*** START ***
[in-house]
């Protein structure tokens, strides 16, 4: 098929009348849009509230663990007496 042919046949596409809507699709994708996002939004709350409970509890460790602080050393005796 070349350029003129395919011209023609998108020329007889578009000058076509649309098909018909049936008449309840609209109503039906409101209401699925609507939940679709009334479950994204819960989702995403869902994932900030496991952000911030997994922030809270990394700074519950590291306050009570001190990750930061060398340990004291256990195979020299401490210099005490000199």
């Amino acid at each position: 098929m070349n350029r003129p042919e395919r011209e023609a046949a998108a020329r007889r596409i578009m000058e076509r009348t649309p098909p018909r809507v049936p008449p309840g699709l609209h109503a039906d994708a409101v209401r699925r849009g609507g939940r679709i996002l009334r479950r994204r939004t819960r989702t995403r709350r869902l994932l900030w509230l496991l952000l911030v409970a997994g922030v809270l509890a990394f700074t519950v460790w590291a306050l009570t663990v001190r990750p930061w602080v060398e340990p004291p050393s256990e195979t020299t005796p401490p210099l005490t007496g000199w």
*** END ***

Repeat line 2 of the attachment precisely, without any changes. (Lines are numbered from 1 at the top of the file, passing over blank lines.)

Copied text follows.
């Protein structure tokens, strides 16, 4: 098929009348849009509230663990007496 042919046949596409809507699709994708996002939004709350409970509890460790602080050393005796 070349350029003129395919011209023609998108020329007889578009000058076509649309098909018909049936008449309840609209109503039906409101209401699925609507939940679709009334479950994204819960989702995403869902994932900030496991952000911030997994922030809270990394700074519950590291306050009570001190990750930061060398340990004291256990195979020299401490210099005490000199």